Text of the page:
One of the most difficult times in our lives is when we choose or are faced with changing some of the most basic aspects of how we live. Where we live, who we live with, what our children experience, how much financial security we have, or what kind of work we do are all potentially affected when we end a relationship.
One of the decisions partners are faced with if that time arrives is what model of divorce to choose. You can do it yourself, otherwise known as a kitchen table divorce, go to a mediator, hire a court-based attorney, or you can decide to have a collaborative divorce. In a collaborative divorce, you will each have your own attorney and divorce coach to help guide you through the legal, financial, and emotional aspects of divorcing.
Here are 11 reasons you may want to consider this divorce option:
- The basis of a collaborative divorce is that you are working with professionals to maintain a dignified, self-respecting divorce that does not denigrate the relationship you have had with your spouse and works to keep the relationship intact as coparents.
- You are not in the position of being told what will happen. Both of you are responsible for making the decisions that will determine how your postdivorce family will function. In court, you often have a “winner” and a “loser.” In a collaborative divorce, the intent is that you two make decisions together, with help, during a time that is often very emotional.
- Collaborative attorneys and divorce coaches work with you to inspire mutual empathy, clarity of thought, and emotional stability in an effort to keep you both empowered and supportive of your mutual financial arrangements and coparenting relationship.
- A child specialist will talk with your children, explain some of the aspects of divorce, help them to think and talk about their experience of their parents ending their romantic relationship, and make a presentation to you about what they have learned that will be helpful in formulating your parenting plan.
- A financial specialist will work with both of you to determine your financial picture and what choices will be most effective for both of you and your children.
- You will be in a better position to comfortably attend your children’s events together such as sporting events, concerts, graduations, marriages, births, etc. You may find that your friends have an easier time maintaining friendships with both of you because you are not in a conflict where may feel they have to choose sides.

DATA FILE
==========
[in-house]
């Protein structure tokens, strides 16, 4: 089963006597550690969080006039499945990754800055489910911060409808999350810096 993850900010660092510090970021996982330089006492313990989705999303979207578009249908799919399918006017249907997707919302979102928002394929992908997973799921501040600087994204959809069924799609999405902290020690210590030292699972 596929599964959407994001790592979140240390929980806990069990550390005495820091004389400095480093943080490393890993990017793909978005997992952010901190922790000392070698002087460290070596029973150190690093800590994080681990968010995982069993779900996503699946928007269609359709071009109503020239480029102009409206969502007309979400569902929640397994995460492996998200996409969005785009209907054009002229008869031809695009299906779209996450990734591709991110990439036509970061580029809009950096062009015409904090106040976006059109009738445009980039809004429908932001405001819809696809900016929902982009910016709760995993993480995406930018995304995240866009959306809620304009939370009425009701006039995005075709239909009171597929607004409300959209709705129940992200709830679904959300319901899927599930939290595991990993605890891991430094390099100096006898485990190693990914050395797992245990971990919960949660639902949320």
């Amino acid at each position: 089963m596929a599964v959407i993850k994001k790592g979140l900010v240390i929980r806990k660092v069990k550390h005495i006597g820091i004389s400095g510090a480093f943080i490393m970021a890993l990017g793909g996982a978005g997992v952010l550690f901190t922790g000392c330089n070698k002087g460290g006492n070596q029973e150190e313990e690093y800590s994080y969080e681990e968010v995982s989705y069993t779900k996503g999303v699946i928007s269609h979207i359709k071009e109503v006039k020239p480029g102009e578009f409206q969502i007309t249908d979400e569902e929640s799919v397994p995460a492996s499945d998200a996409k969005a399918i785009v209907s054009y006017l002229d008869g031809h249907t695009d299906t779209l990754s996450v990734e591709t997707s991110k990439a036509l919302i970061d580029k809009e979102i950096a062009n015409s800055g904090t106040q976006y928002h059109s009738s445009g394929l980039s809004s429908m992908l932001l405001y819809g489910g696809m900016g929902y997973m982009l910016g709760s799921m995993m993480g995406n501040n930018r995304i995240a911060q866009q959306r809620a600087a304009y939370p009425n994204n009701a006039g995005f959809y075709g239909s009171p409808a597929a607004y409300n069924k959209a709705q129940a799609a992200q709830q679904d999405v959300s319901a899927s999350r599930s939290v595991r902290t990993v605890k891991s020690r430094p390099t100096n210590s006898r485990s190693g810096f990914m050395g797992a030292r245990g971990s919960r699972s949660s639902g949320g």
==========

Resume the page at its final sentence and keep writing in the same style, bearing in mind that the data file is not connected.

- In a collaborative divorce, you are given strong incentives to work through the process. Your team of professionals will not follow you to court should either one of you become frustrated and leave this process. Instead, the team can stay with you to help smooth over some of the rough spots that occur when a family is in this type of transition.
- Collaborative divorce affords you more privacy than you would have going to court. You do not need to file arguments explaining why you believe the parenting time or financial arrangements should occur in a certain way.
- When needed, additional experts can be brought in to aid in the process. For example, you might need a business valuator, a vocational counselor, or a tax expert. Having training in the collaborative process is useful in maintaining cooperation as you work toward your goals.
- Rather than decisions made on the courtroom steps or “horse trading,” the goal is to come up with creative, long-lasting solutions developed from various scenarios until the one that is right for your family is found.
- We know that divorcing isn’t easy. We also know it can be easier when there is cooperation and mutual goal setting. You are encouraged to focus on where you are going rather than where you have been. You will receive help to develop better communication skills as you make the necessary decisions facing your family while we provide legal and financial information as well as emotional guidance to both of you.
These are just some of the reasons to consider a collaborative divorce. You can find more information and online access to collaborative practitioners at collaborativepractice.com.
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